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Current Research

My lab has a long term interest in interactions between intraepithelial γδ T cells and neighboring epithelial cells. We have focused our studies on interactions in the thymus, skin and intestine. We are investigating the development, specificity and function of these γδ T cells. Our results have defined unique properties of these cells and support a specialized role for epithelial γδ T cells in immune surveillance, wound repair, inflammation, and protection from malignancy.

Close physical interactions between γδ T cells and neighboring epithelial cells suggested the possibility of functional interactions between these two populations. We have demonstrated that skin γδ T cells monitor neighboring keratinocytes for signs of damage or disease. We have isolated the antigen for the skin γδ T cells from damaged keratinocytes. Most αβ T cells recognize peptide antigens derived from foreign proteins and presented by self MHC molecules. In contrast the skin γδ antigen is nonpeptidic and does not require MHC molecules for presentation. Experiments are in progress to further define this novel antigen. The recognition of unique antigens and ability to perform specialized functions supports a novel immunological role for the intraepithelial γδ T cells.

Skin γδ T cells do not express the coreceptors CD4 or CD8 and do not express the costimulatory receptor CD28. In addition to antigen, we propose that damaged keratinocytes express molecules that participate in skin γδ T cell activation through binding to coreceptors or costimulatory molecules on the T cell surface. Studies are in progress to identify γδ T cell coreceptors and determine the function that they play in skin γδ T cell responses. We have produced monoclonal antibodies that recognize unique molecules expressed on the surface of either keratinocytes or skin γδ T cells that impact interactions between these two cell types, suggesting coreceptor or costimulatory functions. The role of the newly identified molecules will be tested in wound healing and other functional studies.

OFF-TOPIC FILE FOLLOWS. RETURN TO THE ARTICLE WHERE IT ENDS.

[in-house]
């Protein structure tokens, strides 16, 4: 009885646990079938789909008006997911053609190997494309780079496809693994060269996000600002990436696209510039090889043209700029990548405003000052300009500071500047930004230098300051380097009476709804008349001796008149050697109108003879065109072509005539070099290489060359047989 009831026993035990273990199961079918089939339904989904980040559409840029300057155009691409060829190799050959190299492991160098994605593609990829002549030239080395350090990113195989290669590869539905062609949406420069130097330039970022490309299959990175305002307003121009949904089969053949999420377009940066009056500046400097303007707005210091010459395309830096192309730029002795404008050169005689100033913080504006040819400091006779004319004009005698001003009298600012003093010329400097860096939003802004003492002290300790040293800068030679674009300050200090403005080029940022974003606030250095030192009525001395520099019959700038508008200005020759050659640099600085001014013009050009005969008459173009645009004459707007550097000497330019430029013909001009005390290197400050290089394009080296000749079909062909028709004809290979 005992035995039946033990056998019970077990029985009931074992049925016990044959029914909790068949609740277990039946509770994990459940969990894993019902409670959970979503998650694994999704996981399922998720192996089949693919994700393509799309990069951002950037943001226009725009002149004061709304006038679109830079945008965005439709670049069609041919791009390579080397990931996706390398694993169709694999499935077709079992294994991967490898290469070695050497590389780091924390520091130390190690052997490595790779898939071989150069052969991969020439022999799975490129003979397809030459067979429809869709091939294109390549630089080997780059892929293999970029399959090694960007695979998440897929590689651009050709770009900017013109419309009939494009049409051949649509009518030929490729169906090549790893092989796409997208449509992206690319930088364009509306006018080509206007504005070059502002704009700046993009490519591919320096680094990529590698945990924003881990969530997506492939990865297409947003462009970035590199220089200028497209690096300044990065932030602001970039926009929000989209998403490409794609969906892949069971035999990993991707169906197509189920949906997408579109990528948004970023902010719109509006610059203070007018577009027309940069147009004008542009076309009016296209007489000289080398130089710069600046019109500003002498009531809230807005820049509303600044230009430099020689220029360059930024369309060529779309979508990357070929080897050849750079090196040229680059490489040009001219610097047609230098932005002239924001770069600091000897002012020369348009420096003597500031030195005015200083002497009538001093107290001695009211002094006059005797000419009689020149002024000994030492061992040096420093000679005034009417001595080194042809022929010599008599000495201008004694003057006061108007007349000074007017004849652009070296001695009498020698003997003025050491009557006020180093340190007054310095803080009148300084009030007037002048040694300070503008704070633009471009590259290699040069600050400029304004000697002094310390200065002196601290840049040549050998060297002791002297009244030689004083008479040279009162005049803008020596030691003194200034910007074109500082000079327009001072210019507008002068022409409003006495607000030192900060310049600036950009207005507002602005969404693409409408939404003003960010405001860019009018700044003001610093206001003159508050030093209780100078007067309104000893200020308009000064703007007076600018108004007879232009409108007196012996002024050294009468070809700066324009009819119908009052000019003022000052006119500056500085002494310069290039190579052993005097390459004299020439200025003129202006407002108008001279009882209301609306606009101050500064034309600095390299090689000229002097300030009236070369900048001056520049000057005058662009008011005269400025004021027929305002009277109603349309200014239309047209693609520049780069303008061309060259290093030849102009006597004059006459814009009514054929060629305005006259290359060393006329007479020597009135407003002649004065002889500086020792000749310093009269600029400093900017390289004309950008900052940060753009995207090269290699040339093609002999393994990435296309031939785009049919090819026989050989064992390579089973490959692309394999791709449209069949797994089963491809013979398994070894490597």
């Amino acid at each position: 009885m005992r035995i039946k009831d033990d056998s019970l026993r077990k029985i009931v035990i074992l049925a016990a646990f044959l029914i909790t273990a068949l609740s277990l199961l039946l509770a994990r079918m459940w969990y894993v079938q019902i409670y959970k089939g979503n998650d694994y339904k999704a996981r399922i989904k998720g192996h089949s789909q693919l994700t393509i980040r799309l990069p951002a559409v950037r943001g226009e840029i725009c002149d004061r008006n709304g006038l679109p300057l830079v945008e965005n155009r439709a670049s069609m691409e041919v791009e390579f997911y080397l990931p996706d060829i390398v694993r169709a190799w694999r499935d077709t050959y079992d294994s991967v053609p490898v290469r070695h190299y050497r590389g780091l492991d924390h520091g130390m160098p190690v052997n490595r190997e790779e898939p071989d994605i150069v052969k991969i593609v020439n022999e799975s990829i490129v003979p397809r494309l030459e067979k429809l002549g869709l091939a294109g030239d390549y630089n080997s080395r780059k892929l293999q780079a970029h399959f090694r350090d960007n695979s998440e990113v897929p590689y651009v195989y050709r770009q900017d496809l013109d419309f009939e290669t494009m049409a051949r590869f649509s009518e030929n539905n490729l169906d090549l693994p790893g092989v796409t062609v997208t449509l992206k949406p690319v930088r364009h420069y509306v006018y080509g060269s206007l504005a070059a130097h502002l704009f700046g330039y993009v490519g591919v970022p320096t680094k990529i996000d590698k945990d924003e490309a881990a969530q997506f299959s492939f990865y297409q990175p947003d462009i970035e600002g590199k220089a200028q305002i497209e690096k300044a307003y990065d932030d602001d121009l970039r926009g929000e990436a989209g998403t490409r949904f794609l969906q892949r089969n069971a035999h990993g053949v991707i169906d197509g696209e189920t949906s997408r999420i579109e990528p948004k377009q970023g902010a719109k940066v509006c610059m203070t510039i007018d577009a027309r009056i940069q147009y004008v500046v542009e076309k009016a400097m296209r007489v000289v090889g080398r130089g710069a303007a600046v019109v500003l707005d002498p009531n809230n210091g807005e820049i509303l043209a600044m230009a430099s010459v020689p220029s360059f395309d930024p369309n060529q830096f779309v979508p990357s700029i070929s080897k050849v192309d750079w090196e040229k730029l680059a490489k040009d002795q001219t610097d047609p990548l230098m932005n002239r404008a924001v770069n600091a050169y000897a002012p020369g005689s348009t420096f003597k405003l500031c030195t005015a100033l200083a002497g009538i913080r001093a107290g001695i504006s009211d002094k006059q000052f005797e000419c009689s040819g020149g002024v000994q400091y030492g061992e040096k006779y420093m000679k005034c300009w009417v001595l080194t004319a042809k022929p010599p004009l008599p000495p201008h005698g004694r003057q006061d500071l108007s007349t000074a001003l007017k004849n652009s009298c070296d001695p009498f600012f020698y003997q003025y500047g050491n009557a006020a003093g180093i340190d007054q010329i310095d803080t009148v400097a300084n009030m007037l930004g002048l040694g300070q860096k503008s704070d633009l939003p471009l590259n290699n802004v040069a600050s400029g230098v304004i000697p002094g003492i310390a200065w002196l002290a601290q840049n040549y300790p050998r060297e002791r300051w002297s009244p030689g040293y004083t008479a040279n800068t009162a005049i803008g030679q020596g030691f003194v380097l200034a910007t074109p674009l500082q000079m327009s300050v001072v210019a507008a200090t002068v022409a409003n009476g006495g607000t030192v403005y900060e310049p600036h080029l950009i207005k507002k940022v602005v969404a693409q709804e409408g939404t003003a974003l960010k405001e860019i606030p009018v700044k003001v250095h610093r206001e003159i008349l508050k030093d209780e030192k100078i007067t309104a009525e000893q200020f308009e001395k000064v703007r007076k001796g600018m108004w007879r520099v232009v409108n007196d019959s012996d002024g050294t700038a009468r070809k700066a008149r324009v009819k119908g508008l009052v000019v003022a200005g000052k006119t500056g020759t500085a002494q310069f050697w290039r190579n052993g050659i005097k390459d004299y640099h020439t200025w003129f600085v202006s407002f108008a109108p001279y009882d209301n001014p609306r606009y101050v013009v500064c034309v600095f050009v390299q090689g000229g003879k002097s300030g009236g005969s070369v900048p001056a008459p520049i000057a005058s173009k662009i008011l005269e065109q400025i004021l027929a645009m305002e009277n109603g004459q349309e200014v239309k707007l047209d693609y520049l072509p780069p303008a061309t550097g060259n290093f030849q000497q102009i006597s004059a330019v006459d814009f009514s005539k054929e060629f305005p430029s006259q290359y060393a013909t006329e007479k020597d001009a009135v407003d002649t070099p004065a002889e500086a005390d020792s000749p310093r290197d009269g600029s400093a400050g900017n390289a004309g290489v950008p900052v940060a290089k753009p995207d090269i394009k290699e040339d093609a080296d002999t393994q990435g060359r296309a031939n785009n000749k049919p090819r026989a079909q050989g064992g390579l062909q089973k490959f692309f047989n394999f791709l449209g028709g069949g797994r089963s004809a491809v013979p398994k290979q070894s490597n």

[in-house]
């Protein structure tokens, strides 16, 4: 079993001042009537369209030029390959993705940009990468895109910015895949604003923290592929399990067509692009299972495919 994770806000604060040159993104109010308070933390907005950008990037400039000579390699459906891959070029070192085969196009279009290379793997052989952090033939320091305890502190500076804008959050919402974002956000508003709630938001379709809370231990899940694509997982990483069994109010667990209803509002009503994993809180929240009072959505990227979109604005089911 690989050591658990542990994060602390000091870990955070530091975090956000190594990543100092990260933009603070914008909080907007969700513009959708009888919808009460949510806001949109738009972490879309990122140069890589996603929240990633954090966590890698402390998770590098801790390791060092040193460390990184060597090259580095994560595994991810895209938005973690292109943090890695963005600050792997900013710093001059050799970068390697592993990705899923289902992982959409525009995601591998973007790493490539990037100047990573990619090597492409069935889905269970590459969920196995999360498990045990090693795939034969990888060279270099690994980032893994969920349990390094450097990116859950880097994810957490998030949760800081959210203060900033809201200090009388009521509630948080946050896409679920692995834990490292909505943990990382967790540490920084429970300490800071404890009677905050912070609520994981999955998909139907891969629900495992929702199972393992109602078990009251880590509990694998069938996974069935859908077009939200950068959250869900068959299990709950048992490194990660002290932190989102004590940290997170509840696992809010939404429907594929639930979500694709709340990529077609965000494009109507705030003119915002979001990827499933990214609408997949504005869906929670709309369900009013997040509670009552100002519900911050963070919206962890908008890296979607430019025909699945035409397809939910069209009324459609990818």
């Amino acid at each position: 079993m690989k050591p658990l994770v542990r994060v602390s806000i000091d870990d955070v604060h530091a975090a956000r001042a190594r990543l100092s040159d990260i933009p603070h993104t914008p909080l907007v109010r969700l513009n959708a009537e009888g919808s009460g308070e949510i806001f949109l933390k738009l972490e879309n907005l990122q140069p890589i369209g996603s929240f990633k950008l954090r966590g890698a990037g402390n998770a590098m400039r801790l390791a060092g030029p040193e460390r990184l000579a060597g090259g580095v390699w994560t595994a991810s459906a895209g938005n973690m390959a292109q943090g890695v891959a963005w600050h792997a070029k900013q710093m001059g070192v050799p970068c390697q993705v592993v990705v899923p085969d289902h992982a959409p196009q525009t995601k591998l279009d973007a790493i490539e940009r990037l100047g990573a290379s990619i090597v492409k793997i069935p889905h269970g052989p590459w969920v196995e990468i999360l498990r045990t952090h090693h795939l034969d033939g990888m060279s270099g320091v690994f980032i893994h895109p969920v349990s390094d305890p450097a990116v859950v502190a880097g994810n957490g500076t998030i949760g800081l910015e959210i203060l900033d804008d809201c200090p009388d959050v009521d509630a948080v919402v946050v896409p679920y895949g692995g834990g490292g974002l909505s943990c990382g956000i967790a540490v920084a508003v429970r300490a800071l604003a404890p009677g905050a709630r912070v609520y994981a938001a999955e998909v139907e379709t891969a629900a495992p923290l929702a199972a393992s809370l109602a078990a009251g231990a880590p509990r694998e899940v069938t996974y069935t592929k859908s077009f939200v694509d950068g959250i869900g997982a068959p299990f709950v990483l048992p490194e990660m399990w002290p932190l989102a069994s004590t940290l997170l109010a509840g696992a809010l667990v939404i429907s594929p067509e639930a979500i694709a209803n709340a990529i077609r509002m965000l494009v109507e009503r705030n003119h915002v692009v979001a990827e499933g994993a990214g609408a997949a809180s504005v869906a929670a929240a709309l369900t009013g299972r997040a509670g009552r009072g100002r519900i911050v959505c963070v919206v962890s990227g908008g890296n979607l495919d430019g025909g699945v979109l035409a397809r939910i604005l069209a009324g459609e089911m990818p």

Our previous studies indicated that intraepithelial γδ T cells in the skin and intestine inducibly produce the epithelial growth factor KGF that plays an important role in wound healing. In addition these cells produce a panel of cytokines and chemokines, which may function to recruit inflammatory cells to sites of trauma and modulate the growth and function of neighboring cells. We have proposed that the intraepithelial γδ T cells may play an important role in epithelial homeostasis in normal and disease conditions. To test this hypothesis we have analyzed the role of skin γδ T cells in epidermal wound healing. The γδ T cells are activated at wound sites and produce cytokines including KGFs. In the absence of skin γδ T cells, there are defects in keratinocyte proliferation and tissue reepithelialization following wounding. In addition, we have analyzed the role of intestinal γδ T cells in a murine model of colitis in collaboration with R. Boismenu. We find increased numbers of γδ T cells at sites of inflammation and have evidence that they are activated and producing cytokines and chemokines locally, including KGF. In the absence of γδ T cells there is increased damage and delayed repair of intestinal ulcerations. In patients with Ulcerative Colitis and Crohn's disease we find increased numbers of γδ T cells both in blood and at sites of active disease as well as increased levels of KGF at sites of inflammation. These results validate the animal models and support our hypothesis that intraepithelial γδ T cells respond to tissue damage and play an important role in tissue repair. Our future studies should provide information that will further define the role of γδ T cells in epithelial inflammatory disorders and may be useful in designing new therapies.